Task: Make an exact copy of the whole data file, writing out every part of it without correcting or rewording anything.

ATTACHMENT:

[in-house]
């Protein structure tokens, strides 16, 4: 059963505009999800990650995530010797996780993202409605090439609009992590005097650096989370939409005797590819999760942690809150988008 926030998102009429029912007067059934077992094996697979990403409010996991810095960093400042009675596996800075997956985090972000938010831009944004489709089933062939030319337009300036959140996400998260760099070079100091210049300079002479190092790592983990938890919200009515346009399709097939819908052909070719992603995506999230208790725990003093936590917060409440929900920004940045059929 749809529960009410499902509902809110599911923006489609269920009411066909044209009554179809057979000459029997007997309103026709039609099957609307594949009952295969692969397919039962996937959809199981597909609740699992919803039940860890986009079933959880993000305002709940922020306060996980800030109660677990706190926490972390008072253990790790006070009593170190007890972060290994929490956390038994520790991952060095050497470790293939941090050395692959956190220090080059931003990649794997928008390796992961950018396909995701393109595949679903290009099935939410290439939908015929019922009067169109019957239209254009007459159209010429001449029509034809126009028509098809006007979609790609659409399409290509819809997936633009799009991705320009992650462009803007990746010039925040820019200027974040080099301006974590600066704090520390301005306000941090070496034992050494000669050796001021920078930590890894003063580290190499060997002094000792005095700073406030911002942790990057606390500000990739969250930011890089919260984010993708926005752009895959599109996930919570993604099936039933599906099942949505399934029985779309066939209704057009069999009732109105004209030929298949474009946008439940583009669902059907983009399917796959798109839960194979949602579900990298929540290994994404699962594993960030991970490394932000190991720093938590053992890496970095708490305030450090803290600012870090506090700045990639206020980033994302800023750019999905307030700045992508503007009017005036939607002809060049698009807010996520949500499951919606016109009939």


[in-house]
């Protein structure tokens, strides 16, 4: 059963505009999800990650995530010797996780993202409605090439609009992590005097650096989370939409005797590819999760942690809150988008 926030998102009429029912007067059934077992094996697979990403409010996991810095960093400042009675596996800075997956985090972000938010831009944004489709089933062939030319337009300036959140996400998260760099070079100091210049300079002479190092790592983990938890919200009515346009399709097939819908052909070719992603995506999230208790725990003093936590917060409440929900920004940045059929 749809529960009410499902509902809110599911923006489609269920009411066909044209009554179809057979000459029997007997309103026709039609099957609307594949009952295969692969397919039962996937959809199981597909609740699992919803039940860890986009079933959880993000305002709940922020306060996980800030109660677990706190926490972390008072253990790790006070009593170190007890972060290994929490956390038994520790991952060095050497470790293939941090050395692959956190220090080059931003990649794997928008390796992961950018396909995701393109595949679903290009099935939410290439939908015929019922009067169109019957239209254009007459159209010429001449029509034809126009028509098809006007979609790609659409399409290509819809997936633009799009991705320009992650462009803007990746010039925040820019200027974040080099301006974590600066704090520390301005306000941090070496034992050494000669050796001021920078930590890894003063580290190499060997002094000792005095700073406030911002942790990057606390500000990739969250930011890089919260984010993708926005752009895959599109996930919570993604099936039933599906099942949505399934029985779309066939209704057009069999009732109105004209030929298949474009946008439940583009669902059907983009399917796959798109839960194979949602579900990298929540290994994404699962594993960030991970490394932000190991720093938590053992890496970095708490305030450090803290600012870090506090700045990639206020980033994302800023750019999905307030700045992508503007009017005036939607002809060049698009807010996520949500499951919606016109009939």